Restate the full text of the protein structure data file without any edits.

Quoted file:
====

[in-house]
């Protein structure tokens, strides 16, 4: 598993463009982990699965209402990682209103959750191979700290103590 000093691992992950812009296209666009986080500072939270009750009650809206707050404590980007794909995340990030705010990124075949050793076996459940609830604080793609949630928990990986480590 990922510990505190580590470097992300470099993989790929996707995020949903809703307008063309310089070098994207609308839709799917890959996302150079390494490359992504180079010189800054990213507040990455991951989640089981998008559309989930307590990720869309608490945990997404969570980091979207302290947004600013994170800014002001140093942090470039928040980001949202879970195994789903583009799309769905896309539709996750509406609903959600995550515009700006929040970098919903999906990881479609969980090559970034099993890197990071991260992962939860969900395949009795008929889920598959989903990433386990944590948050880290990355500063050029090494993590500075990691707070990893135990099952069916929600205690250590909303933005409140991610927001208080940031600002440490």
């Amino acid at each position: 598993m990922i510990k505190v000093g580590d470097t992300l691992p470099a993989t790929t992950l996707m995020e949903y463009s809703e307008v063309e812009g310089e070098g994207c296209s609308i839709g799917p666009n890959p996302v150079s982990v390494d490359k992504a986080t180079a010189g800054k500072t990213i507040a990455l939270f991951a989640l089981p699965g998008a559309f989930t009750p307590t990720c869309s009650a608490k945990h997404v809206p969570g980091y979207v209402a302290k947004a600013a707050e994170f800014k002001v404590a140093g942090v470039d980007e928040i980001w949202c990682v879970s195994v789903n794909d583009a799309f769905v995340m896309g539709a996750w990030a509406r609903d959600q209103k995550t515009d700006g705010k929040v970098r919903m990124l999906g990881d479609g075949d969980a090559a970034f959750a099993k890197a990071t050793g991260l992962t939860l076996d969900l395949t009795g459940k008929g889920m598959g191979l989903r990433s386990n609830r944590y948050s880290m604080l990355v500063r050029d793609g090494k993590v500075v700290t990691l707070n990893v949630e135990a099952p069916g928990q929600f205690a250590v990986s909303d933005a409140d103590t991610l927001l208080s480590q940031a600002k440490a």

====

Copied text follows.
[in-house]
């Protein structure tokens, strides 16, 4: 598993463009982990699965209402990682209103959750191979700290103590 000093691992992950812009296209666009986080500072939270009750009650809206707050404590980007794909995340990030705010990124075949050793076996459940609830604080793609949630928990990986480590 990922510990505190580590470097992300470099993989790929996707995020949903809703307008063309310089070098994207609308839709799917890959996302150079390494490359992504180079010189800054990213507040990455991951989640089981998008559309989930307590990720869309608490945990997404969570980091979207302290947004600013994170800014002001140093942090470039928040980001949202879970195994789903583009799309769905896309539709996750509406609903959600995550515009700006929040970098919903999906990881479609969980090559970034099993890197990071991260992962939860969900395949009795008929889920598959989903990433386990944590948050880290990355500063050029090494993590500075990691707070990893135990099952069916929600205690250590909303933005409140991610927001208080940031600002440490």
């Amino acid at each position: 598993m990922i510990k505190v000093g580590d470097t992300l691992p470099a993989t790929t992950l996707m995020e949903y463009s809703e307008v063309e812009g310089e070098g994207c296209s609308i839709g799917p666009n890959p996302v150079s982990v390494d490359k992504a986080t180079a010189g800054k500072t990213i507040a990455l939270f991951a989640l089981p699965g998008a559309f989930t009750p307590t990720c869309s009650a608490k945990h997404v809206p969570g980091y979207v209402a302290k947004a600013a707050e994170f800014k002001v404590a140093g942090v470039d980007e928040i980001w949202c990682v879970s195994v789903n794909d583009a799309f769905v995340m896309g539709a996750w990030a509406r609903d959600q209103k995550t515009d700006g705010k929040v970098r919903m990124l999906g990881d479609g075949d969980a090559a970034f959750a099993k890197a990071t050793g991260l992962t939860l076996d969900l395949t009795g459940k008929g889920m598959g191979l989903r990433s386990n609830r944590y948050s880290m604080l990355v500063r050029d793609g090494k993590v500075v700290t990691l707070n990893v949630e135990a099952p069916g928990q929600f205690a250590v990986s909303d933005a409140d103590t991610l927001l208080s480590q940031a600002k440490a």